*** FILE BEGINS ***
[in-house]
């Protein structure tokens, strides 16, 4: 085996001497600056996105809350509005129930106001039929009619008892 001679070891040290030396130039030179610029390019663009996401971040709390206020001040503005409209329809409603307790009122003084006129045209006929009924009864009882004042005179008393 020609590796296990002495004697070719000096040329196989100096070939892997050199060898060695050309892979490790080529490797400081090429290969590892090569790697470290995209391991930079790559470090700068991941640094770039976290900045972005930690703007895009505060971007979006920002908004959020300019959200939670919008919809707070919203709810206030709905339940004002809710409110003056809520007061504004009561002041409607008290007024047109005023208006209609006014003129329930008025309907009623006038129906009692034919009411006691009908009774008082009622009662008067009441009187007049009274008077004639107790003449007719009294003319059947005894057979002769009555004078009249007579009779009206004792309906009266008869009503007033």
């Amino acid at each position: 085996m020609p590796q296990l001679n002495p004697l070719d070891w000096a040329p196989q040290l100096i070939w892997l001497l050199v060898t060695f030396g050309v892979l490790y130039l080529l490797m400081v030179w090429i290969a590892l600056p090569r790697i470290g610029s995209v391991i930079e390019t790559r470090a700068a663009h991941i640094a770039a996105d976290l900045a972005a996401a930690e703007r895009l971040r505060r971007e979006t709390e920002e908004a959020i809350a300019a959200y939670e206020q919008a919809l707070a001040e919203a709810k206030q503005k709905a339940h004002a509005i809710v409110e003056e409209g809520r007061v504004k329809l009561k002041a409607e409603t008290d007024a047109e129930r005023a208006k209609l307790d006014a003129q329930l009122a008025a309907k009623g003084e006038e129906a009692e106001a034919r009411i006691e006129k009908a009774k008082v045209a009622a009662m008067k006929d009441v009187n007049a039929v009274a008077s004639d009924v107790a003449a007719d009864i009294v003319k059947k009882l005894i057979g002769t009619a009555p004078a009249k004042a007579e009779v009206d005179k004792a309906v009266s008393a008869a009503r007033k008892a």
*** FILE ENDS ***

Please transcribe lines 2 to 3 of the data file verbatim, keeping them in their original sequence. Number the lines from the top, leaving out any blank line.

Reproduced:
């Protein structure tokens, strides 16, 4: 085996001497600056996105809350509005129930106001039929009619008892 001679070891040290030396130039030179610029390019663009996401971040709390206020001040503005409209329809409603307790009122003084006129045209006929009924009864009882004042005179008393 020609590796296990002495004697070719000096040329196989100096070939892997050199060898060695050309892979490790080529490797400081090429290969590892090569790697470290995209391991930079790559470090700068991941640094770039976290900045972005930690703007895009505060971007979006920002908004959020300019959200939670919008919809707070919203709810206030709905339940004002809710409110003056809520007061504004009561002041409607008290007024047109005023208006209609006014003129329930008025309907009623006038129906009692034919009411006691009908009774008082009622009662008067009441009187007049009274008077004639107790003449007719009294003319059947005894057979002769009555004078009249007579009779009206004792309906009266008869009503007033």
């Amino acid at each position: 085996m020609p590796q296990l001679n002495p004697l070719d070891w000096a040329p196989q040290l100096i070939w892997l001497l050199v060898t060695f030396g050309v892979l490790y130039l080529l490797m400081v030179w090429i290969a590892l600056p090569r790697i470290g610029s995209v391991i930079e390019t790559r470090a700068a663009h991941i640094a770039a996105d976290l900045a972005a996401a930690e703007r895009l971040r505060r971007e979006t709390e920002e908004a959020i809350a300019a959200y939670e206020q919008a919809l707070a001040e919203a709810k206030q503005k709905a339940h004002a509005i809710v409110e003056e409209g809520r007061v504004k329809l009561k002041a409607e409603t008290d007024a047109e129930r005023a208006k209609l307790d006014a003129q329930l009122a008025a309907k009623g003084e006038e129906a009692e106001a034919r009411i006691e006129k009908a009774k008082v045209a009622a009662m008067k006929d009441v009187n007049a039929v009274a008077s004639d009924v107790a003449a007719d009864i009294v003319k059947k009882l005894i057979g002769t009619a009555p004078a009249k004042a007579e009779v009206d005179k004792a309906v009266s008393a008869a009503r007033k008892a």